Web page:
Students who are adventurous, forward-thinking, creative and have an interest in social justice are drawn to Seattle University, located in the heart of a city with unparalleled access to innovation and culture.
Seattle has produced some of the world's most prestigious and influential companies such as Microsoft, Starbucks, Amazon and Costco. This urban setting is where all walks converge to find a better way forward. Seattle University is a school of action with an ever-growing impact on the city, the community and throughout the world.
The greatest successes at Seattle University are the result of people coming together and standing united to bring about great change. A good example: The Seattle University Youth Initiative, the university's largest-ever community engagement project, which continues to grow as it transforms academic achievement at the city's most underperforming public elementary school. The lure of the Youth Initiative is compelling-so much so that an increasing number of incoming students say it's the top reason they choose to come to SU. Worldwide, other universities-20 and counting -see the Youth Initiative as a successful prototype. The White House took notice, too, and honored the Youth Initiative with several awards for community service in each of the last three years.
In a state like Washington, where dozens of different languages are spoken and every race, religion and perspective is represented, Seattle University's 4,500 undergraduate students from 53 states and 89 nations fit right in.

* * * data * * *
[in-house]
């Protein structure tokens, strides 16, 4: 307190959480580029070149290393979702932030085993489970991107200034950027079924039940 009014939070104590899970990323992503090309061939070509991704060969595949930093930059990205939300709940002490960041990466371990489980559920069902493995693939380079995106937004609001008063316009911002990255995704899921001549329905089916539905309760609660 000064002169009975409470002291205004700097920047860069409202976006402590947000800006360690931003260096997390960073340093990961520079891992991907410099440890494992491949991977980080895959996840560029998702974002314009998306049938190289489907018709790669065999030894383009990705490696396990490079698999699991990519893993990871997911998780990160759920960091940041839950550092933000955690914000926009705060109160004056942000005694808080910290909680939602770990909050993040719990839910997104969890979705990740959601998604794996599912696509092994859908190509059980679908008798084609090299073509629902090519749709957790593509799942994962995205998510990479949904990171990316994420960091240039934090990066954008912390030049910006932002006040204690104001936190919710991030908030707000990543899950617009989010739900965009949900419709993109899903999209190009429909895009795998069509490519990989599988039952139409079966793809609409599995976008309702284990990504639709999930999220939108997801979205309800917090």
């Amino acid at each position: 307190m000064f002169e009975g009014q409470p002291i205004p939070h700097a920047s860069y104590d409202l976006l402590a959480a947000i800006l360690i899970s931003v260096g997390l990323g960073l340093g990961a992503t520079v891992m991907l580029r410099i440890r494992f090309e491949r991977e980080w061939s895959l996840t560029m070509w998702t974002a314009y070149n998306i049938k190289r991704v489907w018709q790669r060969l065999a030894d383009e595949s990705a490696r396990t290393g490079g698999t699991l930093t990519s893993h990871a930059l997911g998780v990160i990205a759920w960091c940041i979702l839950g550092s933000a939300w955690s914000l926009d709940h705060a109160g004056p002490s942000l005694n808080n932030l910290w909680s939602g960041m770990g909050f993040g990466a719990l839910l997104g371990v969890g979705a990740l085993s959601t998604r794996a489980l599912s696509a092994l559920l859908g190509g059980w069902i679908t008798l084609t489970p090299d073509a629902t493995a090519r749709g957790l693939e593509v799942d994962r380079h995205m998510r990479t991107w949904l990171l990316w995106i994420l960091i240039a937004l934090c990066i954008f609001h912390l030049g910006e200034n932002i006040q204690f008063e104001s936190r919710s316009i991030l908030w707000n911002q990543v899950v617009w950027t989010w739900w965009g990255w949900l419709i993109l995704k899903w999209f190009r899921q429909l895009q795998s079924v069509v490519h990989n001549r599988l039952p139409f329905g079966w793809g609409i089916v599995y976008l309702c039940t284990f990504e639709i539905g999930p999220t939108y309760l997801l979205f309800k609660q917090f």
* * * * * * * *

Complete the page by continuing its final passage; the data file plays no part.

A transformation happens when you're a student here. A Seattle University education instills in you a lifelong capacity to create a more just and humane world.
The Jeanne Clery Act requires colleges and universities to disclose their security policies, keep a public crime log, publish an annual crime report and provide timely warnings to students and campus employees about a crime posing an immediate or ongoing threat to students and campus employees.
Please visit The Princeton Review’s page on campus safety for additional resources: http://www.princetonreview.com/safety
The Princeton Review publishes links directly to each school's Campus Security Reports where available. Applicants can also access all school-specific campus safety information using the Campus Safety and Security Data Analysis Cutting Tool provided by the Office of Postsecondary Education of the U.S. Department of Education: http://ope.ed.gov/security